Research Reports - Institutional variation in traumatic brain injury acute rehabilitation practice

Arch Phys Med Rehabil. 2015 Aug;96(8 Suppl):S197-208. doi:
10.1016/j.apmr.2015.02.034.

Seel RT(1), Barrett RS(2), Beaulieu CL(3), Ryser DK(4), Hammond FM(5), Cullen
N(6), Garmoe W(7), Sommerfeld T(8), Corrigan JD(9), Horn SD(2).

OBJECTIVE: To describe institutional variation in traumatic brain injury (TBI)
inpatient rehabilitation program characteristics and evaluate to what extent
patient factors and center effects explain how TBI inpatient rehabilitation
services are delivered.
DESIGN: Secondary analysis of a prospective, multicenter, cohort database.
SETTING: TBI inpatient rehabilitation programs.
PARTICIPANTS: Patients with complicated mild, moderate, or severe TBI (N=2130).
INTERVENTIONS: Not applicable.
MAIN OUTCOME MEASURES: Mean minutes; number of treatment activities; use of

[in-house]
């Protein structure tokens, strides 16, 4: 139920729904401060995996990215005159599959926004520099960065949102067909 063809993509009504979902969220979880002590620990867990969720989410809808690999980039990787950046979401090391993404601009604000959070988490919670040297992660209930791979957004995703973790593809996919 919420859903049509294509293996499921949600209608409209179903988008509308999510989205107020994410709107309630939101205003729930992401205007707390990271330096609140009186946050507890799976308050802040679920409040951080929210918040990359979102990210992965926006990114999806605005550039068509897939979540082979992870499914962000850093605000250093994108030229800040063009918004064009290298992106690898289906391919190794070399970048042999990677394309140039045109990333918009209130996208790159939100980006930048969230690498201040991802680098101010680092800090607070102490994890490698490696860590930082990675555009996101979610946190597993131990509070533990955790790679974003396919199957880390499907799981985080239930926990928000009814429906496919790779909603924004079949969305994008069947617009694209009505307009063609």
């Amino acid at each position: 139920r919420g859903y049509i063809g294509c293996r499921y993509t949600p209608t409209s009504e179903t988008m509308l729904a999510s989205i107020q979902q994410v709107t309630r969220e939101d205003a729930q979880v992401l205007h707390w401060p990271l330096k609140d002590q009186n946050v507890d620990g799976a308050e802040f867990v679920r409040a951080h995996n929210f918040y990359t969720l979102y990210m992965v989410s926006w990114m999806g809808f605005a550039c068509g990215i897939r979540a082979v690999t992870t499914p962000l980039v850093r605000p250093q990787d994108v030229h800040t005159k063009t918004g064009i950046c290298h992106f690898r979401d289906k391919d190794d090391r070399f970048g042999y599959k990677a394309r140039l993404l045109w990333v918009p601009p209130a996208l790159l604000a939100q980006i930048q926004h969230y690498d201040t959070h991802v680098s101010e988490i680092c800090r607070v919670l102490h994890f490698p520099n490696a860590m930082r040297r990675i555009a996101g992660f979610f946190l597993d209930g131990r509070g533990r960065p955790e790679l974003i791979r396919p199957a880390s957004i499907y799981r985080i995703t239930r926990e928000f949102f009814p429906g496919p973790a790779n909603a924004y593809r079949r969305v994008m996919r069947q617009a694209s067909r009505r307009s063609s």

groups in occupational therapy, physical therapy, speech therapy, therapeutic
recreation, and psychology inpatient rehabilitation sessions; and weekly hours of
treatment.
RESULTS: A wide variation was observed between the 10 TBI programs, including
census size, referral flow, payer mix, number of dedicated beds, clinician
experience, and patient characteristics. At the centers with the longest weekday
therapy sessions, the average session durations were 41.5 to 52.2 minutes. At
centers with the shortest weekday sessions, the average session durations were
approximately 30 minutes. The centers with the highest mean total weekday hours
of occupational, physical, and speech therapies delivered twice as much therapy
as the lowest center. Ordinary least-squares regression modeling found that
center effects explained substantially more variance than patient factors for
duration of therapy sessions, number of activities administered per session, use
of group therapy, and amount of psychological services provided.
CONCLUSIONS: This study provides preliminary evidence that there is significant
institutional variation in rehabilitation practice and that center effects play a
stronger role than patient factors in determining how TBI inpatient
rehabilitation is delivered. 

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